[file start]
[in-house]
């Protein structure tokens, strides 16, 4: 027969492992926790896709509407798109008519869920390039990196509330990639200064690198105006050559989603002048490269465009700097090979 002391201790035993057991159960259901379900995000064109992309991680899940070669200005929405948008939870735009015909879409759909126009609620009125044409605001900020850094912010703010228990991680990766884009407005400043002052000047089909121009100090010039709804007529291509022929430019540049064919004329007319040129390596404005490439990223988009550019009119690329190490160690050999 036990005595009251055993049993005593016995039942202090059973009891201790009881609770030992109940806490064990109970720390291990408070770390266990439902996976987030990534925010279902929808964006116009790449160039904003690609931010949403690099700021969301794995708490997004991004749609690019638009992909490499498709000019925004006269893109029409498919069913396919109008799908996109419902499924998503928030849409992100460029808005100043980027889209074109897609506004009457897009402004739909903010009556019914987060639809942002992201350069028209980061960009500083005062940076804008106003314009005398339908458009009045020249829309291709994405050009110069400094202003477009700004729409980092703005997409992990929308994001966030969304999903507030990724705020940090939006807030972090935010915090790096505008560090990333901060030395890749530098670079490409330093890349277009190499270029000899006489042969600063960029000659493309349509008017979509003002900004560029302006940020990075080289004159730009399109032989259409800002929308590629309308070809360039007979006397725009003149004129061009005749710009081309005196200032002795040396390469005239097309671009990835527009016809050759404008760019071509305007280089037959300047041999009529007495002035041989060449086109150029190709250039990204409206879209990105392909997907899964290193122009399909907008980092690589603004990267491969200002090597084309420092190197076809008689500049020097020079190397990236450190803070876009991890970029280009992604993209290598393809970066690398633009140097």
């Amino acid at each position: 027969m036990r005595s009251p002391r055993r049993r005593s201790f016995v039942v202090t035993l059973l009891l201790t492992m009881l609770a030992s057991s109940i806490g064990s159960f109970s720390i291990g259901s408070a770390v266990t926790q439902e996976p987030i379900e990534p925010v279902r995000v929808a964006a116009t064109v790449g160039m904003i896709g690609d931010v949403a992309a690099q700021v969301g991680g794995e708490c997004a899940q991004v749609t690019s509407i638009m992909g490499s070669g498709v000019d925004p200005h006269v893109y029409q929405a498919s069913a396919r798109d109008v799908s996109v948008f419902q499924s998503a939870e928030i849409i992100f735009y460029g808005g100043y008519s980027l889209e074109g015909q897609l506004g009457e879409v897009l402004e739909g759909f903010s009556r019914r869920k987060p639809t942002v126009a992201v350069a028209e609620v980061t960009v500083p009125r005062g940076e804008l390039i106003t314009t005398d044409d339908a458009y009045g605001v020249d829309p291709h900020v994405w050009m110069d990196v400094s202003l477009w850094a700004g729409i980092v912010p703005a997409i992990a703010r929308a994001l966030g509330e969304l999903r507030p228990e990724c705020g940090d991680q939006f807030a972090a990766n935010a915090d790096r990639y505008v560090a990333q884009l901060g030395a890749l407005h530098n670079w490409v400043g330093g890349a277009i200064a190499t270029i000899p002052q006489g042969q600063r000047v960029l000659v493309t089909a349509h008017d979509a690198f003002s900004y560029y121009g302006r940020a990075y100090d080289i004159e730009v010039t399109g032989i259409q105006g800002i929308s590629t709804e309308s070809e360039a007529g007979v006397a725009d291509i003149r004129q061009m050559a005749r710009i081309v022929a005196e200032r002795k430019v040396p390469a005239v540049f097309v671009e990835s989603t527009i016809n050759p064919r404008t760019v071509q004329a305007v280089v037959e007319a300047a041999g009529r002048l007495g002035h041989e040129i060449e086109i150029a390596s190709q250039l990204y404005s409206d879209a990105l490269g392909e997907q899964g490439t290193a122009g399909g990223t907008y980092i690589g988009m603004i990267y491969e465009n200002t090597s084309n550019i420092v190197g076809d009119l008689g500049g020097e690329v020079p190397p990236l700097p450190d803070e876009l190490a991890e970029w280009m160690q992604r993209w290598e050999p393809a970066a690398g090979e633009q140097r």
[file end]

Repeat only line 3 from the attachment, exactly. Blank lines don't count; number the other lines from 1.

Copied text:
């Amino acid at each position: 027969m036990r005595s009251p002391r055993r049993r005593s201790f016995v039942v202090t035993l059973l009891l201790t492992m009881l609770a030992s057991s109940i806490g064990s159960f109970s720390i291990g259901s408070a770390v266990t926790q439902e996976p987030i379900e990534p925010v279902r995000v929808a964006a116009t064109v790449g160039m904003i896709g690609d931010v949403a992309a690099q700021v969301g991680g794995e708490c997004a899940q991004v749609t690019s509407i638009m992909g490499s070669g498709v000019d925004p200005h006269v893109y029409q929405a498919s069913a396919r798109d109008v799908s996109v948008f419902q499924s998503a939870e928030i849409i992100f735009y460029g808005g100043y008519s980027l889209e074109g015909q897609l506004g009457e879409v897009l402004e739909g759909f903010s009556r019914r869920k987060p639809t942002v126009a992201v350069a028209e609620v980061t960009v500083p009125r005062g940076e804008l390039i106003t314009t005398d044409d339908a458009y009045g605001v020249d829309p291709h900020v994405w050009m110069d990196v400094s202003l477009w850094a700004g729409i980092v912010p703005a997409i992990a703010r929308a994001l966030g509330e969304l999903r507030p228990e990724c705020g940090d991680q939006f807030a972090a990766n935010a915090d790096r990639y505008v560090a990333q884009l901060g030395a890749l407005h530098n670079w490409v400043g330093g890349a277009i200064a190499t270029i000899p002052q006489g042969q600063r000047v960029l000659v493309t089909a349509h008017d979509a690198f003002s900004y560029y121009g302006r940020a990075y100090d080289i004159e730009v010039t399109g032989i259409q105006g800002i929308s590629t709804e309308s070809e360039a007529g007979v006397a725009d291509i003149r004129q061009m050559a005749r710009i081309v022929a005196e200032r002795k430019v040396p390469a005239v540049f097309v671009e990835s989603t527009i016809n050759p064919r404008t760019v071509q004329a305007v280089v037959e007319a300047a041999g009529r002048l007495g002035h041989e040129i060449e086109i150029a390596s190709q250039l990204y404005s409206d879209a990105l490269g392909e997907q899964g490439t290193a122009g399909g990223t907008y980092i690589g988009m603004i990267y491969e465009n200002t090597s084309n550019i420092v190197g076809d009119l008689g500049g020097e690329v020079p190397p990236l700097p450190d803070e876009l190490a991890e970029w280009m160690q992604r993209w290598e050999p393809a970066a690398g090979e633009q140097r």